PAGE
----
Three new build articles Rene Lehmann
Click here for Grand Valley Model Car Club Website
Recently Completed - Nov 2017 to Jan 2018
Suzuki New Katana GSX750S - Canadian version (updated)
Suzuki Katana Superbike - Gilles Bolduc
(site last updated Jan 21, 2018, next update Apr 2018)
Recently Completed - Sep 2017 to Oct 2017
Mustang IMSA Motorsports
Tohatsu Runpet CR50
1988 Yamaha YZR500 (OW98)
Recently Completed - Jun to Aug 2017
1968 Lincoln Continental
Ford GT90 concept car
Suzuki RG250 Gamma Walter Wolf Special - Silver
Suzuki RG250 Gamma Walter Wolf Special - Blue
Recently Completed - Nov 2016 to Jan 2017
Shelby Mustang "K.I.T.T."
Honda RC166 race bike
Honda RC211V 2003 'Martini' GP bike
Recently Completed - Nov 2016 to Jan 2017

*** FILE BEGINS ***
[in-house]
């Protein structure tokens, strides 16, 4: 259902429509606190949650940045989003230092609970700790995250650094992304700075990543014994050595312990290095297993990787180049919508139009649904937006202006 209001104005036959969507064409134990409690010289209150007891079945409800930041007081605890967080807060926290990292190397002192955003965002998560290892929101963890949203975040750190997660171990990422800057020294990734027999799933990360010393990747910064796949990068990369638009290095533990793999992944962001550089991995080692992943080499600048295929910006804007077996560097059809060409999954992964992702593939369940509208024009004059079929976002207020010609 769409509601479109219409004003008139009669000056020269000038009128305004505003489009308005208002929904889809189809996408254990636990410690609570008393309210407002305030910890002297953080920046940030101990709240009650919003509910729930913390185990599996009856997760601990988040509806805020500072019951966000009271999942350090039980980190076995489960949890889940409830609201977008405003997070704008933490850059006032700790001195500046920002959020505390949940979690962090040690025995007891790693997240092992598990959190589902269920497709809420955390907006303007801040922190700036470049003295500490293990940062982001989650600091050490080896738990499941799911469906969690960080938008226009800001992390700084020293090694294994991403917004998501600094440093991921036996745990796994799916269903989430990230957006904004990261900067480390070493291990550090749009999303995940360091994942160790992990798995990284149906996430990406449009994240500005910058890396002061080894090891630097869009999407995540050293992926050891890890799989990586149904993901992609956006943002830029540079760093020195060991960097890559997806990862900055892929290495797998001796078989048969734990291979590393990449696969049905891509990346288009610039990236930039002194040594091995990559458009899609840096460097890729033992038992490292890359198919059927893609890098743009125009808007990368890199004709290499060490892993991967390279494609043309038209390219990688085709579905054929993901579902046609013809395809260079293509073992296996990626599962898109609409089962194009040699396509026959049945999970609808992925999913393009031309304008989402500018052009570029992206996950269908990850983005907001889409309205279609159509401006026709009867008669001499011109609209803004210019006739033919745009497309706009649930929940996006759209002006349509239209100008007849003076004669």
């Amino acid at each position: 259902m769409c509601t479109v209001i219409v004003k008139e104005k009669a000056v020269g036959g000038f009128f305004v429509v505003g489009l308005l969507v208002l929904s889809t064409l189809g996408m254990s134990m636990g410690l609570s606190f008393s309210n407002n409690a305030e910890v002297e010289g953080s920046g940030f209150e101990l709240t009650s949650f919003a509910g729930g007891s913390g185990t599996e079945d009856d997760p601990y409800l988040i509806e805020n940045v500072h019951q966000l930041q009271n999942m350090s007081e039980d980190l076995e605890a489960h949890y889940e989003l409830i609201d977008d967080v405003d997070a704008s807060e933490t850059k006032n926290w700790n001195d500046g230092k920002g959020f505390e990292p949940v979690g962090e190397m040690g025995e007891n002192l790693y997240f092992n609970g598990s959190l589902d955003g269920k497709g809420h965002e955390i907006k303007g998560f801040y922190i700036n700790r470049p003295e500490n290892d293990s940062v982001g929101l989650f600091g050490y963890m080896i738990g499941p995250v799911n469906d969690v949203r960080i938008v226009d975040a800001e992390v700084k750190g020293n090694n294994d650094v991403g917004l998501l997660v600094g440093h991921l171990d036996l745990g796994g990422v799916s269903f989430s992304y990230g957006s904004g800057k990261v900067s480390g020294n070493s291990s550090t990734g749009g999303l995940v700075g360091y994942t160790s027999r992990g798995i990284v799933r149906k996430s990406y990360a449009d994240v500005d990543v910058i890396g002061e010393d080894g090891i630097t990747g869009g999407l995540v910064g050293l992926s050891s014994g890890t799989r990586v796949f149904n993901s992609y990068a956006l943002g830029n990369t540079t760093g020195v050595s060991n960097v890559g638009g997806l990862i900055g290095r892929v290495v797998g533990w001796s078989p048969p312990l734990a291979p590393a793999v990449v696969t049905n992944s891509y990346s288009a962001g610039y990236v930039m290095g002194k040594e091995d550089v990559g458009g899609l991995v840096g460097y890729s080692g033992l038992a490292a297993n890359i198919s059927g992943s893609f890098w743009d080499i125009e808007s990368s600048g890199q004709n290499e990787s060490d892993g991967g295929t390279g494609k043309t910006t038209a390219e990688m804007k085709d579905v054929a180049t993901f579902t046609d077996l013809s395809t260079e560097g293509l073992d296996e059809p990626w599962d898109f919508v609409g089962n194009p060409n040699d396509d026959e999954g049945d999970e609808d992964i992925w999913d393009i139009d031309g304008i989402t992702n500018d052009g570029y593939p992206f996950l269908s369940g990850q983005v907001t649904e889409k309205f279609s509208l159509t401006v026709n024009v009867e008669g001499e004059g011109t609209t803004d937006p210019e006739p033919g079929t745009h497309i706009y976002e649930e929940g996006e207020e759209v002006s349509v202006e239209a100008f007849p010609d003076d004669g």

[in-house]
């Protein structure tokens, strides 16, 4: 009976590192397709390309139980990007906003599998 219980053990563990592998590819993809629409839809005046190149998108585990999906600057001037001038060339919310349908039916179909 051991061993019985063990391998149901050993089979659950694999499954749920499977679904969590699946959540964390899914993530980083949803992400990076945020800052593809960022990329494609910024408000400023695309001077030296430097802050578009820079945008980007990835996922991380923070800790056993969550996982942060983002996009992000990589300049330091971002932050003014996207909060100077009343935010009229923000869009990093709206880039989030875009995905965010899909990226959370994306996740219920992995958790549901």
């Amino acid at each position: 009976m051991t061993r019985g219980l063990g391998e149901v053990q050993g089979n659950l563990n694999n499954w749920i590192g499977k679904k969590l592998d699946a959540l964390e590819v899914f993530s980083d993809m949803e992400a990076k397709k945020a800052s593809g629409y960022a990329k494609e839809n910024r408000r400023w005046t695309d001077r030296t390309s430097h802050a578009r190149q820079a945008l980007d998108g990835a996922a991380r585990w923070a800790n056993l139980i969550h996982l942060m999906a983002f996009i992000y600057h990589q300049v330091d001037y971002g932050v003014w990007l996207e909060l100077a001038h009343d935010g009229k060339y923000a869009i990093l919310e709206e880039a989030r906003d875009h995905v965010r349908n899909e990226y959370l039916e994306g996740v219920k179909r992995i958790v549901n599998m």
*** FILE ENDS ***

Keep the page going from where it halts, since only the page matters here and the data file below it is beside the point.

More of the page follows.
Yamaha Salient scooter
Kawasaki Ninja 600R
Recently Completed - Sep 2016 to Oct 2016
Star Wars R2-D2 droid
Recently Completed - May 2016 to Aug 2016
James Bond Lotus Esprit Submarine Car
McLaren M23 (Gilles Villeneuve 1977 British Grand Prix)
Recently Completed - Jan 2016 to May 2016
Penske PC-6 (Rick Mears 1979 Indy 500 winner)
Yamaha FZ250 Phazer
Suzuki Katana Drag Bike
Honda RS1000 'Gulf' livery endurance race motorcycle
Olds Aerotech concept car
Recently Completed - Aug 2015 to Oct 2015
James Bond Citroen 2CV
'Top Gun' Kawasaki Ninja GPz900
Recently Completed - May 2015 to Jul 2015
Reynard 89D Formula 3000 race car
Yamaha YZR500 (updated)
1955 Triumph TR2 Le Mans race car
Honda GL500 Land Speed Record motorcycle
Recently Completed - Feb 2015 to Apr 2015
1955 Mercedes SLR300 "722"
Yamaha Beluga - Pink
Zundapp KS750 with sidecar (1:24 scale)
Recently Completed - May - Oct 2013
I'm still puzzled by something in modelling industry of which the Aston Martin DBS kit is a good example. Model car and
motorcycle manufacturers never seem to write instructions in the sequence you need to assemble the models correctly. For